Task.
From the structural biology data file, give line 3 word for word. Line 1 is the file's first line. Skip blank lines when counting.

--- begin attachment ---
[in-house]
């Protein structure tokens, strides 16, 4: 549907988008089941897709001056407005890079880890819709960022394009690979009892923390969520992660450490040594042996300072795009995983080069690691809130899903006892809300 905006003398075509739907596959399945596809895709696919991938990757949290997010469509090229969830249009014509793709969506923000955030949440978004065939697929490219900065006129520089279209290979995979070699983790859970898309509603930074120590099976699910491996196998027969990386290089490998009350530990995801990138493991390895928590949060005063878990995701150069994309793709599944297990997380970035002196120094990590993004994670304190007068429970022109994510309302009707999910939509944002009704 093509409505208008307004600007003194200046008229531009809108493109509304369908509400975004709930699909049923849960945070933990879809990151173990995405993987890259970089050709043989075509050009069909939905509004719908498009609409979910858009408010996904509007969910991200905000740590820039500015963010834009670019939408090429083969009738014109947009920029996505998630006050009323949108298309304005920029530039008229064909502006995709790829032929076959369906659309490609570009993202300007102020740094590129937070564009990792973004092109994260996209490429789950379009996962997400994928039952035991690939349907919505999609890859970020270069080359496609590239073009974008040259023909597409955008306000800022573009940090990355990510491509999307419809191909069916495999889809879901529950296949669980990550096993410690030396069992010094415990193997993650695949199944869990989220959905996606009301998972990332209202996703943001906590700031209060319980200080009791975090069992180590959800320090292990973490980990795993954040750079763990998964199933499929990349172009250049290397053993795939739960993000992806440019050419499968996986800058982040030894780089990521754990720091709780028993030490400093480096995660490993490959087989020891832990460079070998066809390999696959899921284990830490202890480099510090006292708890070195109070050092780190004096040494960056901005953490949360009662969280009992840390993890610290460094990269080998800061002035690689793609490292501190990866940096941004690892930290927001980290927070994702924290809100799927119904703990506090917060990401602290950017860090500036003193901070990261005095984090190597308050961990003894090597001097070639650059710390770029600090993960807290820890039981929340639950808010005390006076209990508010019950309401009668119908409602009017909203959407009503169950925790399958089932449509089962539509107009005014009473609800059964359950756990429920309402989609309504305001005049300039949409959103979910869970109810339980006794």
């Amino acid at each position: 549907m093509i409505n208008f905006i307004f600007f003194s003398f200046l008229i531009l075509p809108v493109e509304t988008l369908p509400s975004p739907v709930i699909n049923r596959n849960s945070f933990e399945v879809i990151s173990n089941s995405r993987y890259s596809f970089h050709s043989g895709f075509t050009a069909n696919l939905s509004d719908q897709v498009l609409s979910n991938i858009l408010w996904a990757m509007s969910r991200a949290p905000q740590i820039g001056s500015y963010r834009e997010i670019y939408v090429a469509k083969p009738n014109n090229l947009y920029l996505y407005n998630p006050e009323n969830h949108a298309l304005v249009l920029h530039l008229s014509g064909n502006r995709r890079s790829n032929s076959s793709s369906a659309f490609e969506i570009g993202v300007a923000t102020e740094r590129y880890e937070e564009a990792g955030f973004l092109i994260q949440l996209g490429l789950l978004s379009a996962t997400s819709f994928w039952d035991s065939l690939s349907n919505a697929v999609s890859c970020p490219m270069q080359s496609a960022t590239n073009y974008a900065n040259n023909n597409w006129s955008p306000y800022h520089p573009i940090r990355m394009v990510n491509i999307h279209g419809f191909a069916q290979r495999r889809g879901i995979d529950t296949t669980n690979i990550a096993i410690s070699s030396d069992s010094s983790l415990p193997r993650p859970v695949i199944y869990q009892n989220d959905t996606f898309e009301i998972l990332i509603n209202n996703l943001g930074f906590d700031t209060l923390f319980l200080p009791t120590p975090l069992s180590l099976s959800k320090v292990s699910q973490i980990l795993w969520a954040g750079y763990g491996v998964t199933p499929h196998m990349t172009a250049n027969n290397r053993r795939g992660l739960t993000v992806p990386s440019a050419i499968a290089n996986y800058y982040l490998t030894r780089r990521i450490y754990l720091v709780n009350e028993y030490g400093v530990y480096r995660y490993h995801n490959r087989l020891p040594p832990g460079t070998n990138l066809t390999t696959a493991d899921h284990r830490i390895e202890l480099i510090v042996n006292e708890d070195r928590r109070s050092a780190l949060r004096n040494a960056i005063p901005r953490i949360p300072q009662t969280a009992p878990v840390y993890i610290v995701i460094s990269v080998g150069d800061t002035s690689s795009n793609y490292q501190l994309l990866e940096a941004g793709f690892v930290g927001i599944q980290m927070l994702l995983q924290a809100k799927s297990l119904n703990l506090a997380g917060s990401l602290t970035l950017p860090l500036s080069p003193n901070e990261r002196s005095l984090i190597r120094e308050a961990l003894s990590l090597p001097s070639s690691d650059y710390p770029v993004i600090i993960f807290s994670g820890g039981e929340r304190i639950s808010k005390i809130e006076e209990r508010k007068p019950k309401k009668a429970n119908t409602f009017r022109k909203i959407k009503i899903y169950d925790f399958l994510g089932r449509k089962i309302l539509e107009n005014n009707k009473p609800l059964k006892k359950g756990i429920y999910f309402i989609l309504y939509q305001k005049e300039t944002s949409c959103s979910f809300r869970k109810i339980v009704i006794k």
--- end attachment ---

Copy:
């Amino acid at each position: 549907m093509i409505n208008f905006i307004f600007f003194s003398f200046l008229i531009l075509p809108v493109e509304t988008l369908p509400s975004p739907v709930i699909n049923r596959n849960s945070f933990e399945v879809i990151s173990n089941s995405r993987y890259s596809f970089h050709s043989g895709f075509t050009a069909n696919l939905s509004d719908q897709v498009l609409s979910n991938i858009l408010w996904a990757m509007s969910r991200a949290p905000q740590i820039g001056s500015y963010r834009e997010i670019y939408v090429a469509k083969p009738n014109n090229l947009y920029l996505y407005n998630p006050e009323n969830h949108a298309l304005v249009l920029h530039l008229s014509g064909n502006r995709r890079s790829n032929s076959s793709s369906a659309f490609e969506i570009g993202v300007a923000t102020e740094r590129y880890e937070e564009a990792g955030f973004l092109i994260q949440l996209g490429l789950l978004s379009a996962t997400s819709f994928w039952d035991s065939l690939s349907n919505a697929v999609s890859c970020p490219m270069q080359s496609a960022t590239n073009y974008a900065n040259n023909n597409w006129s955008p306000y800022h520089p573009i940090r990355m394009v990510n491509i999307h279209g419809f191909a069916q290979r495999r889809g879901i995979d529950t296949t669980n690979i990550a096993i410690s070699s030396d069992s010094s983790l415990p193997r993650p859970v695949i199944y869990q009892n989220d959905t996606f898309e009301i998972l990332i509603n209202n996703l943001g930074f906590d700031t209060l923390f319980l200080p009791t120590p975090l069992s180590l099976s959800k320090v292990s699910q973490i980990l795993w969520a954040g750079y763990g491996v998964t199933p499929h196998m990349t172009a250049n027969n290397r053993r795939g992660l739960t993000v992806p990386s440019a050419i499968a290089n996986y800058y982040l490998t030894r780089r990521i450490y754990l720091v709780n009350e028993y030490g400093v530990y480096r995660y490993h995801n490959r087989l020891p040594p832990g460079t070998n990138l066809t390999t696959a493991d899921h284990r830490i390895e202890l480099i510090v042996n006292e708890d070195r928590r109070s050092a780190l949060r004096n040494a960056i005063p901005r953490i949360p300072q009662t969280a009992p878990v840390y993890i610290v995701i460094s990269v080998g150069d800061t002035s690689s795009n793609y490292q501190l994309l990866e940096a941004g793709f690892v930290g927001i599944q980290m927070l994702l995983q924290a809100k799927s297990l119904n703990l506090a997380g917060s990401l602290t970035l950017p860090l500036s080069p003193n901070e990261r002196s005095l984090i190597r120094e308050a961990l003894s990590l090597p001097s070639s690691d650059y710390p770029v993004i600090i993960f807290s994670g820890g039981e929340r304190i639950s808010k005390i809130e006076e209990r508010k007068p019950k309401k009668a429970n119908t409602f009017r022109k909203i959407k009503i899903y169950d925790f399958l994510g089932r449509k089962i309302l539509e107009n005014n009707k009473p609800l059964k006892k359950g756990i429920y999910f309402i989609l309504y939509q305001k005049e300039t944002s949409c959103s979910f809300r869970k109810i339980v009704i006794k």